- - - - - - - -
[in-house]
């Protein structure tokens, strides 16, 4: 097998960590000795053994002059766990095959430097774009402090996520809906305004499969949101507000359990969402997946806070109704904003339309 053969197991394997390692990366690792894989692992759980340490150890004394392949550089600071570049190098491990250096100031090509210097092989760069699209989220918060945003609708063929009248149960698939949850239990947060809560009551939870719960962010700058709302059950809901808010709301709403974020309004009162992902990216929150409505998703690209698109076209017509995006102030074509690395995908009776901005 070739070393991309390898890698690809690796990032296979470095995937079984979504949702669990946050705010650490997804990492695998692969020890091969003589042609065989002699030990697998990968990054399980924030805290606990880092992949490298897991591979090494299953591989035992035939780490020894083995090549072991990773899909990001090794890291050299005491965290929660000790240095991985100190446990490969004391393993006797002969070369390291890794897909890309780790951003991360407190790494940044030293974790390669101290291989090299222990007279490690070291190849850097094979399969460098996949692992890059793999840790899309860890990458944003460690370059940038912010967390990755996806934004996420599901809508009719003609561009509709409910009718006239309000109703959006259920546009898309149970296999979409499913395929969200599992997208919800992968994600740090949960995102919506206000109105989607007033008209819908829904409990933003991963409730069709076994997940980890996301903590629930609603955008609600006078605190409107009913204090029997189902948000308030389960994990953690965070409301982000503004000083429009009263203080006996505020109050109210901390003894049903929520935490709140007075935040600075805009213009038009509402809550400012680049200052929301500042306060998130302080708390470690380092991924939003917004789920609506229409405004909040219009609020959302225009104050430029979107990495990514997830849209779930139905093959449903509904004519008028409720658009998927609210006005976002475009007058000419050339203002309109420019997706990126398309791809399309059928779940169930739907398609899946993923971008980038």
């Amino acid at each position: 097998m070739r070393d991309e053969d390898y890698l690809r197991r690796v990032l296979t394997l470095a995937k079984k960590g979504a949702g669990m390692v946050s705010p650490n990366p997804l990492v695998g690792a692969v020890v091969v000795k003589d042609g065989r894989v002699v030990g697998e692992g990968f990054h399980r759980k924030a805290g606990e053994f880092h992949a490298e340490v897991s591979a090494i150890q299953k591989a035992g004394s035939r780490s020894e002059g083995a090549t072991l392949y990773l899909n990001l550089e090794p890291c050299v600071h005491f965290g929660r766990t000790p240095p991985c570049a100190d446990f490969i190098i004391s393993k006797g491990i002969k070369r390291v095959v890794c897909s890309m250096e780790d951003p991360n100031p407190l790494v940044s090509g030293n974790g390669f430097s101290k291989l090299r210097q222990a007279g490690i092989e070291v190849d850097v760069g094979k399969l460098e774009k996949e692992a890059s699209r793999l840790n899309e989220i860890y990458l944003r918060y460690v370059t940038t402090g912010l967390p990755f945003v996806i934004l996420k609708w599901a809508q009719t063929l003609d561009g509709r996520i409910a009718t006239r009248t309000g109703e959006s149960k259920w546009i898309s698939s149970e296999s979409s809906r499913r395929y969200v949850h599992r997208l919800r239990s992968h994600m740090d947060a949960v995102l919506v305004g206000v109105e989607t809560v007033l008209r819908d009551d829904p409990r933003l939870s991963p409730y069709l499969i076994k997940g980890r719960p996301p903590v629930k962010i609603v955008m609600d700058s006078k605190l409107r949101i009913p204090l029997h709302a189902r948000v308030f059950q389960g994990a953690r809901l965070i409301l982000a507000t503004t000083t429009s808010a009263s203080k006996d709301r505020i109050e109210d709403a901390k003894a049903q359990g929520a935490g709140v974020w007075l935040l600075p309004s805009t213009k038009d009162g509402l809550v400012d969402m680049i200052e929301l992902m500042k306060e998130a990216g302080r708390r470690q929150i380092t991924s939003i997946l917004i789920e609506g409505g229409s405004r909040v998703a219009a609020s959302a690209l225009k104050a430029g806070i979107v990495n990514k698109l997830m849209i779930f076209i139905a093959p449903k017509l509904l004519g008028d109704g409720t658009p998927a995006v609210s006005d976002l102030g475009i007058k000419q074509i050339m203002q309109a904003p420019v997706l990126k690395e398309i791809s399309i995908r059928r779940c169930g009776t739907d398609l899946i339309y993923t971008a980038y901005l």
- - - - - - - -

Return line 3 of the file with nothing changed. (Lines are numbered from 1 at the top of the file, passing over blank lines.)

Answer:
């Amino acid at each position: 097998m070739r070393d991309e053969d390898y890698l690809r197991r690796v990032l296979t394997l470095a995937k079984k960590g979504a949702g669990m390692v946050s705010p650490n990366p997804l990492v695998g690792a692969v020890v091969v000795k003589d042609g065989r894989v002699v030990g697998e692992g990968f990054h399980r759980k924030a805290g606990e053994f880092h992949a490298e340490v897991s591979a090494i150890q299953k591989a035992g004394s035939r780490s020894e002059g083995a090549t072991l392949y990773l899909n990001l550089e090794p890291c050299v600071h005491f965290g929660r766990t000790p240095p991985c570049a100190d446990f490969i190098i004391s393993k006797g491990i002969k070369r390291v095959v890794c897909s890309m250096e780790d951003p991360n100031p407190l790494v940044s090509g030293n974790g390669f430097s101290k291989l090299r210097q222990a007279g490690i092989e070291v190849d850097v760069g094979k399969l460098e774009k996949e692992a890059s699209r793999l840790n899309e989220i860890y990458l944003r918060y460690v370059t940038t402090g912010l967390p990755f945003v996806i934004l996420k609708w599901a809508q009719t063929l003609d561009g509709r996520i409910a009718t006239r009248t309000g109703e959006s149960k259920w546009i898309s698939s149970e296999s979409s809906r499913r395929y969200v949850h599992r997208l919800r239990s992968h994600m740090d947060a949960v995102l919506v305004g206000v109105e989607t809560v007033l008209r819908d009551d829904p409990r933003l939870s991963p409730y069709l499969i076994k997940g980890r719960p996301p903590v629930k962010i609603v955008m609600d700058s006078k605190l409107r949101i009913p204090l029997h709302a189902r948000v308030f059950q389960g994990a953690r809901l965070i409301l982000a507000t503004t000083t429009s808010a009263s203080k006996d709301r505020i109050e109210d709403a901390k003894a049903q359990g929520a935490g709140v974020w007075l935040l600075p309004s805009t213009k038009d009162g509402l809550v400012d969402m680049i200052e929301l992902m500042k306060e998130a990216g302080r708390r470690q929150i380092t991924s939003i997946l917004i789920e609506g409505g229409s405004r909040v998703a219009a609020s959302a690209l225009k104050a430029g806070i979107v990495n990514k698109l997830m849209i779930f076209i139905a093959p449903k017509l509904l004519g008028d109704g409720t658009p998927a995006v609210s006005d976002l102030g475009i007058k000419q074509i050339m203002q309109a904003p420019v997706l990126k690395e398309i791809s399309i995908r059928r779940c169930g009776t739907d398609l899946i339309y993923t971008a980038y901005l």